PowerShell Scriptblocks

A ScriptBlock is a collection of statements surrounded with { curly parenthesis }
a scriptblock can be saved in a variable and executed using the & call operator


$alert = { "Hello World" }
& $alert
& $alert

Notice that to execute a ScriptBlock you must use the call operator&”, just defining the ScriptBlock is not enough.

Multiple lines

A script block can be written to include multiple lines of code:

PS C:\> $mysb = {$a = 123
Echo $a
PS C:\> & $mysb

However in many of the places where you will want to use a scriptblock, it is more convenient to keep everything on a single line, so use the ';' continuation character:

PS C:\> $mysb = {$b = 456 ; Echo $b }
PS C:\> & $mysb

For very long blocks of code, you should use either a function or a script rather then cramming too much into a single line.


Just like a function, we can add a param block to make the scriptblock more flexible:

$alert = { param ($message) "$message" }
& $alert -Message "Hello World"

When passing a variable to a scriptblock it is important to consider the variable scope.

  1. Each time the scriptblock is run; it will dynamically read the current value of the variable.
  2. When a scriptblock is run using the “&” (call) operator, updates to a variable are not reflected in the parent scope.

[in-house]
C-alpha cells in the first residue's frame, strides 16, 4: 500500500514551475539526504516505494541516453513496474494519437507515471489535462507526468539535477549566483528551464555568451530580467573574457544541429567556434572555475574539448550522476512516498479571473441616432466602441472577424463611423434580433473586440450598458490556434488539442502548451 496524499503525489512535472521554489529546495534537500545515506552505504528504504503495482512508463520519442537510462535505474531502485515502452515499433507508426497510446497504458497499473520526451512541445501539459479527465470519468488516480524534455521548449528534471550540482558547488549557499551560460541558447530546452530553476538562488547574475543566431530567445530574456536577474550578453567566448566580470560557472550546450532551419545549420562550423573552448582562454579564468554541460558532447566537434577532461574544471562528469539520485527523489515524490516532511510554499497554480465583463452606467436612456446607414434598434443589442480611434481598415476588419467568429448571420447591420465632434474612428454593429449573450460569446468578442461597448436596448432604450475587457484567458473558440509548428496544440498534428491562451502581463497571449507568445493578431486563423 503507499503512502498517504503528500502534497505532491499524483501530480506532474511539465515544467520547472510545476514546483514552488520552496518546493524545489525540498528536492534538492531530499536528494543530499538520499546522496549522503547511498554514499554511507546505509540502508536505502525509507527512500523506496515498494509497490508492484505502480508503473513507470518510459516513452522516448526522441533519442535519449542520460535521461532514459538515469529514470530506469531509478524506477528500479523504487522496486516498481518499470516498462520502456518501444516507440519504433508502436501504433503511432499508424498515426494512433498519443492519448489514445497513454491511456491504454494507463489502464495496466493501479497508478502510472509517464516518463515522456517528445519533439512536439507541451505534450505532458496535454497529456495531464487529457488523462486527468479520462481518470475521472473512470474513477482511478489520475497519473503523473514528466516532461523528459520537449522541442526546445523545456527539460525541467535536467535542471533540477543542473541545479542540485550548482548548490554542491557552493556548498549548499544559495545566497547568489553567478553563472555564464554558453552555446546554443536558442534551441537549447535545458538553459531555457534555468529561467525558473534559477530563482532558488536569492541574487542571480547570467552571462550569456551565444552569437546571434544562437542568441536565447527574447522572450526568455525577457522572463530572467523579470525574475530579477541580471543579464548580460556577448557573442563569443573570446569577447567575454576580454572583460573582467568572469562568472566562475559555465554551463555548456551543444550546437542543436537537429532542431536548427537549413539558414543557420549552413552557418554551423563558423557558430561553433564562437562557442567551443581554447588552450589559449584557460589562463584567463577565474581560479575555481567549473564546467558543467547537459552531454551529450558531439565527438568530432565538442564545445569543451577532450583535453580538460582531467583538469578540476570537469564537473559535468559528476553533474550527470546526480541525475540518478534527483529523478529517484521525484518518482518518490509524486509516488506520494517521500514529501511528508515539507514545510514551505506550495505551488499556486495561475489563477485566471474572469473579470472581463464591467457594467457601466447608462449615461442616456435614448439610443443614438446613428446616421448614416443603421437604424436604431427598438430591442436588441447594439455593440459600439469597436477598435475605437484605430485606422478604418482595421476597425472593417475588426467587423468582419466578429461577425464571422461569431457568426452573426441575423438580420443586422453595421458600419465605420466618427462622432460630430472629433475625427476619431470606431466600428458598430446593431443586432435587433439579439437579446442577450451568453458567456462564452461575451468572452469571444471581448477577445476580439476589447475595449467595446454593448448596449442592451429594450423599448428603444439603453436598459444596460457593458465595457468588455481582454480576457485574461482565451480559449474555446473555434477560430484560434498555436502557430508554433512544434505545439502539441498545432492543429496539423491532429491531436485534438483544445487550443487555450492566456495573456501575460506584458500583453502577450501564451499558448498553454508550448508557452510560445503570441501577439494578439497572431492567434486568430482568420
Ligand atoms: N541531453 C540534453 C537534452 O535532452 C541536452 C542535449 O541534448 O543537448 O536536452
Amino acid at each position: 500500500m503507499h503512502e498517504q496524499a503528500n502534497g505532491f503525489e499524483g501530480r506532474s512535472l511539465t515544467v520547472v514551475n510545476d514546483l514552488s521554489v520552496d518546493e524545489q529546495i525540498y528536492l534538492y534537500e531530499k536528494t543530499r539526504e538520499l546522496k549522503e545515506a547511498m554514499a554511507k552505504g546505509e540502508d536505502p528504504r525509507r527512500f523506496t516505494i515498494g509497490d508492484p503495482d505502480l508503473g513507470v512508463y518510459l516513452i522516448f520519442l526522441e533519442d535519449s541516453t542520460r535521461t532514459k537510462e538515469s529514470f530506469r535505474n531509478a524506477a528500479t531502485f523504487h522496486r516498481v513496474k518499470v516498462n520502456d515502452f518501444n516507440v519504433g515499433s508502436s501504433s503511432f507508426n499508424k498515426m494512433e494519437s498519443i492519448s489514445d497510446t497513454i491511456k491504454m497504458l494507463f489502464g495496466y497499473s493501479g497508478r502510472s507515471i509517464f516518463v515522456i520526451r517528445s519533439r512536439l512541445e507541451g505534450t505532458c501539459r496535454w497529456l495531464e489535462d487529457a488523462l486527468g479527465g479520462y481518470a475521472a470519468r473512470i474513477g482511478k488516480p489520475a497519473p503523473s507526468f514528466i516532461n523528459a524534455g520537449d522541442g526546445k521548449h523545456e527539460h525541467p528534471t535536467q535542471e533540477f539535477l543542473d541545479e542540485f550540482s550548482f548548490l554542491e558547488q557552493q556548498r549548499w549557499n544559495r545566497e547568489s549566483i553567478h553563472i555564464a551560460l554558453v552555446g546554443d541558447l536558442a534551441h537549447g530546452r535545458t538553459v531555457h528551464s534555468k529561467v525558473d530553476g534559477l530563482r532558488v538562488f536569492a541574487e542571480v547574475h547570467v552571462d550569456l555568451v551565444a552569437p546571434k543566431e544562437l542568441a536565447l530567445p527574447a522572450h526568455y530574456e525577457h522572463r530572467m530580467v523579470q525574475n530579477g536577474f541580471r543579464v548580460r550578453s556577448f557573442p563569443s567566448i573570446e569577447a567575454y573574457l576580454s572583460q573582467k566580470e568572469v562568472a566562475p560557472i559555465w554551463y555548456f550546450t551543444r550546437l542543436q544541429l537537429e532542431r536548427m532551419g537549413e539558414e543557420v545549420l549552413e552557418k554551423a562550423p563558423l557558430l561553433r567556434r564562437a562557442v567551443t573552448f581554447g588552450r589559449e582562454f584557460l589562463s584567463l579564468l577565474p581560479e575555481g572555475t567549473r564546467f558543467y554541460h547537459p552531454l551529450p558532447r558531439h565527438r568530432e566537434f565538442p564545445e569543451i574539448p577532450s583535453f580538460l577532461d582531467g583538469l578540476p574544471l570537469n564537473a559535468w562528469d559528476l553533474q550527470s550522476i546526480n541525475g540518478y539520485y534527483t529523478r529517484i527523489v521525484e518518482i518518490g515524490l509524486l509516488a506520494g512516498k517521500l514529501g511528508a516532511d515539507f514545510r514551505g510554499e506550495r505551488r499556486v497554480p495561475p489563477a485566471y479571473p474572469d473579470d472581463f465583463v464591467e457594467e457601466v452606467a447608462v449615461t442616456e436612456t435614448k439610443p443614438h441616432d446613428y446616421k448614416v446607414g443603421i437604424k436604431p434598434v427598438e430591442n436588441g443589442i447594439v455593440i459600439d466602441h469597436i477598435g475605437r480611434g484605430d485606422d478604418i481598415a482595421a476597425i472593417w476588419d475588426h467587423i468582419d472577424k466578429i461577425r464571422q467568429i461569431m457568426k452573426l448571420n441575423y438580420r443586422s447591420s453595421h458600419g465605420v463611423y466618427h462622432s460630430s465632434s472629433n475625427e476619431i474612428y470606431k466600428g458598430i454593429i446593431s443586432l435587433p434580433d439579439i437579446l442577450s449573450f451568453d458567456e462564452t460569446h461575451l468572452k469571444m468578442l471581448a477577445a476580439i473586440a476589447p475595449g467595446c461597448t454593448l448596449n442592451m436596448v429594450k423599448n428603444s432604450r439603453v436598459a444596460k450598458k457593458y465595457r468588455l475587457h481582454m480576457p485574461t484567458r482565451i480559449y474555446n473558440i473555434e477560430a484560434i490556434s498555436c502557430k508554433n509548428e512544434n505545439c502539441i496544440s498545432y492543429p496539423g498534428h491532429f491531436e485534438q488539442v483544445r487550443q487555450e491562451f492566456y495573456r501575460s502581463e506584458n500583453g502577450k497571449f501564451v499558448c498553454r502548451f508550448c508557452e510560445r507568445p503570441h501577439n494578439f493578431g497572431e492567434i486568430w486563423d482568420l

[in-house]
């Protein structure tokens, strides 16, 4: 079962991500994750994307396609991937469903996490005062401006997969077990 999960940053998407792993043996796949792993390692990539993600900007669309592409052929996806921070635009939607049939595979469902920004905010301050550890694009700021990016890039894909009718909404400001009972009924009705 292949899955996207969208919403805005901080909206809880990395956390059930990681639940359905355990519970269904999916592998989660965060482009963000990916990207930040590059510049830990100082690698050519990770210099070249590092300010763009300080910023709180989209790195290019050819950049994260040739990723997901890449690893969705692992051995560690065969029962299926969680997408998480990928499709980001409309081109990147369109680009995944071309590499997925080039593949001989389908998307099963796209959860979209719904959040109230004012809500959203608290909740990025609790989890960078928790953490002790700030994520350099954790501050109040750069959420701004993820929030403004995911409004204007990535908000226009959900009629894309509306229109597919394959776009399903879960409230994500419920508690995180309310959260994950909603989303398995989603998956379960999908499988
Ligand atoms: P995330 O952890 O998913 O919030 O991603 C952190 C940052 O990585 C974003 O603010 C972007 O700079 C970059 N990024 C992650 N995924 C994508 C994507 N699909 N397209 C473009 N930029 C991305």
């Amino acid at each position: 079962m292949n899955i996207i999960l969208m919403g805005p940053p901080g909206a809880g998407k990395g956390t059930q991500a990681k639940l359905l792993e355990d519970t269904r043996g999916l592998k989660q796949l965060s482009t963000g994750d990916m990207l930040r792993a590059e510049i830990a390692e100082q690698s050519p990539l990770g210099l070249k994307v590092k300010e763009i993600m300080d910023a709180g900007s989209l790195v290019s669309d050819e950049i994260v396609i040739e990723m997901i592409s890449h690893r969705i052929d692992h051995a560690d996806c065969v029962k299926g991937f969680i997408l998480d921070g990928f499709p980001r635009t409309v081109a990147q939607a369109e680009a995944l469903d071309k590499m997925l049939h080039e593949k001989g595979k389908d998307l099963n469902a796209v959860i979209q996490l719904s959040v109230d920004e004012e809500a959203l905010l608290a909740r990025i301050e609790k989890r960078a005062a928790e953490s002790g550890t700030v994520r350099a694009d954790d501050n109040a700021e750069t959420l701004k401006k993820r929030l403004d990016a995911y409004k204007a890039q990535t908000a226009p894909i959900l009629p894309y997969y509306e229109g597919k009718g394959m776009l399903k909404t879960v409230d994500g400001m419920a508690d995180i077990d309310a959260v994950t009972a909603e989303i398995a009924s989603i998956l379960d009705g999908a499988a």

3. When a scriptblock is run using the “.” (dot) operator, updates to a variable apply to the current scope.


GetNewClosure can be used to reverse the above behaviour (1.) so that a variable will only be read when the scriptblock is initialised. This makes the scriptblock self-contained or closed:

PS C:\> $name = "Hello world"
PS C:\> $ScriptBlock = {$name}
PS C:\> $closedScriptBlock = $ScriptBlock.GetNewClosure()

PS C:\> & $scriptblock
Hello world
PS C:\> & $closedScriptBlock
Hello world

Now if we change the variable and re-run the scriptblock, the closed version does not pick up the change:

PS C:\> $name = "New Green shoes"
PS C:\> & $scriptblock
New Green shoes
PS C:\> & $closedScriptBlock
Hello world

Begin {}, Process {} and End {} blocks can be added to a scriptblock, just like a function

For anything more complex, you can take the scriptblock one step further and turn it into a Function or Filter.

“I…confess to a strong bias against the fashion for reusable code. To me, 're-editable code' is much, much better…” ~ Donald Knuth

Related PowerShell Commands:

Set-Variable - Set a variable and its value.
Operators - Format strings and arrays @( ) -f [ ] $( ) :: &
Functions - Write a named block of code.
CMD Shell: Batch file macros

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